It is becoming increasingly difficult for people – particularly those from the developing world and the global south – to move around the globe. The UK voted “yes” to Brexit. Donald Trump wants to build a wall on the US border with Mexico.Hungary is also mulling a wall to keep “outsiders” from crossing its borders.
The attitude of citizens in higher income countries towards immigrants ishardening. Visas are harder to come by, no matter the purpose of your travel. And, as research we conducted in late 2015 reveals, scientists from the developing world are among those caught in the cross hairs.
Barriers to travel
As part of the research we conducted an online survey to examine the impact of visa requirements on scientific collaboration. Some of the respondents were postgraduate students; others were active researchers and academics in fields like biology, earth sciences, applied mathematics and engineering. In total, 232 people representing 46 citizenships – from Canada, Chile, France, Malaysia, New Zealand and Kenya, to name a few – took part in the research.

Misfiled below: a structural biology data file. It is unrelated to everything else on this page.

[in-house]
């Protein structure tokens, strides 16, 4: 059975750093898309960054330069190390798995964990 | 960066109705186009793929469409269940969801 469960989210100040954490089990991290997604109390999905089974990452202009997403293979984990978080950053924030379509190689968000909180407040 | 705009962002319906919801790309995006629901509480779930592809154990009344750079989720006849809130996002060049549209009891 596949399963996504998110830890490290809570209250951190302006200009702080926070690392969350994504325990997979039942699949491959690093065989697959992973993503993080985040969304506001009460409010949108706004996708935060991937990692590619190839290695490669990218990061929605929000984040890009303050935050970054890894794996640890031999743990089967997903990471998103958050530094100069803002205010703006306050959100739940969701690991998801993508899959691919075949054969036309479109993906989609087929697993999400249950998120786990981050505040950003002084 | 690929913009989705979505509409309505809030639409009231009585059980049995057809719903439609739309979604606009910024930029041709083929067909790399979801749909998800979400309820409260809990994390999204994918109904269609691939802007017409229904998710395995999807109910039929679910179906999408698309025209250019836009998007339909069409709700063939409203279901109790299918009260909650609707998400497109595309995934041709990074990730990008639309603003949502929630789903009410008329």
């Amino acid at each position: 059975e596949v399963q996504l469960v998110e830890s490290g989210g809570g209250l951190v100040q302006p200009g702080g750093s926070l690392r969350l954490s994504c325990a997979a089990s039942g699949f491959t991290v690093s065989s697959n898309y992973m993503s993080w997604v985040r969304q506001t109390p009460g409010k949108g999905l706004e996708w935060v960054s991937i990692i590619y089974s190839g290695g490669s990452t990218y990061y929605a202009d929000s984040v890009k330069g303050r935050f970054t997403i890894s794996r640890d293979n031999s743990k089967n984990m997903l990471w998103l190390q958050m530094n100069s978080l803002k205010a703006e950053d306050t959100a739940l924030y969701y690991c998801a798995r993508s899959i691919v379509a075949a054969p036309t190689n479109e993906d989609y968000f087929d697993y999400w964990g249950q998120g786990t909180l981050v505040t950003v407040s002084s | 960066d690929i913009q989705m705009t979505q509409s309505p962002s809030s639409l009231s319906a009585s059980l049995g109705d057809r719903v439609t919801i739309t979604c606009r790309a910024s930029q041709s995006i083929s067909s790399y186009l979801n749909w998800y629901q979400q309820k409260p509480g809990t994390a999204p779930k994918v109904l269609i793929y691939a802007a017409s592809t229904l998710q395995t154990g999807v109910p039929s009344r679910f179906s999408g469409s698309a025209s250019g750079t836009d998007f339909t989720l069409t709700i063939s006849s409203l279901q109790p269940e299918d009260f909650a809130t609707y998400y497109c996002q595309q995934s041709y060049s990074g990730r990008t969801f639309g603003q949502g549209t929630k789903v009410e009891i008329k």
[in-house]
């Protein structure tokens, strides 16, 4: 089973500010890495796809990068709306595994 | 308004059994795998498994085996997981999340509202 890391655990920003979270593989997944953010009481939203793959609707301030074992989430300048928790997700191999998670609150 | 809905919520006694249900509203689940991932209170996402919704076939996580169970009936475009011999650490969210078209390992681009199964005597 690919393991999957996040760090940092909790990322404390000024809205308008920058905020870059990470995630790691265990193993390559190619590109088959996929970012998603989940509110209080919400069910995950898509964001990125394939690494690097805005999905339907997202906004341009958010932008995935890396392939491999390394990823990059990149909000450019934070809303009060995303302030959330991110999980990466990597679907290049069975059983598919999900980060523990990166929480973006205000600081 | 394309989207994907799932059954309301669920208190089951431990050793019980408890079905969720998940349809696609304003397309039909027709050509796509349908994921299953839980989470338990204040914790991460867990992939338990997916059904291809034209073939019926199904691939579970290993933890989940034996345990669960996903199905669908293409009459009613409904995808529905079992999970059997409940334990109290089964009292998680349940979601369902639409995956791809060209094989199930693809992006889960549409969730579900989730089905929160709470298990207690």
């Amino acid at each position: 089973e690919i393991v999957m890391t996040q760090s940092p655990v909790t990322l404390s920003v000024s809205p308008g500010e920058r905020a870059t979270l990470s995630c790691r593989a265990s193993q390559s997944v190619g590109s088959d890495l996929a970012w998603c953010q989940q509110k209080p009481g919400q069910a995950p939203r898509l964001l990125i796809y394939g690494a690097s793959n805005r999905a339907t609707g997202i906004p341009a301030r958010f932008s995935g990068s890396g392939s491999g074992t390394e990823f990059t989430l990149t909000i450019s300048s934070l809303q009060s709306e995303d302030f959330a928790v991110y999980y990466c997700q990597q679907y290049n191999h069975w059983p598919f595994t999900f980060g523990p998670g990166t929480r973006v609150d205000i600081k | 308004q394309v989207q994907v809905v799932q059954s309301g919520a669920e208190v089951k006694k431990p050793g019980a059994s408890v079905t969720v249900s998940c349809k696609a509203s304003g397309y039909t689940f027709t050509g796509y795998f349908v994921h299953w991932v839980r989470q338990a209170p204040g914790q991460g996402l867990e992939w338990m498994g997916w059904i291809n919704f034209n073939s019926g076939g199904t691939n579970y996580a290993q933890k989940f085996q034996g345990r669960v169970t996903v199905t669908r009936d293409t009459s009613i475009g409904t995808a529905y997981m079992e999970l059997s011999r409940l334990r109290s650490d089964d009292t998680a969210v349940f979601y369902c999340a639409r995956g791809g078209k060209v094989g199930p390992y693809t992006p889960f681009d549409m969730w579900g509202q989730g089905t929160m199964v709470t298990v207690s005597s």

We found that researchers from countries defined as developing by the International Monetary Fund perceive current visa rules as a major impediment to professional travel. Their peers from developed countries did not experience visa rules as a significant barrier.
Notably, 34% of the developing countries’ scientists reported losing out on professional opportunities because of visa delays and denials. This was in spite of investing on average more than 10 hours on each visa application to ensure they had provided all the required information.
Disturbingly, a number of student respondents who originally came from developing countries said they were reluctant to attend international conferences. The stated reasons was because they were not guaranteed readmission to the developed countries in which they were studying. These students said they were at the mercy of immigration officers with each border entry.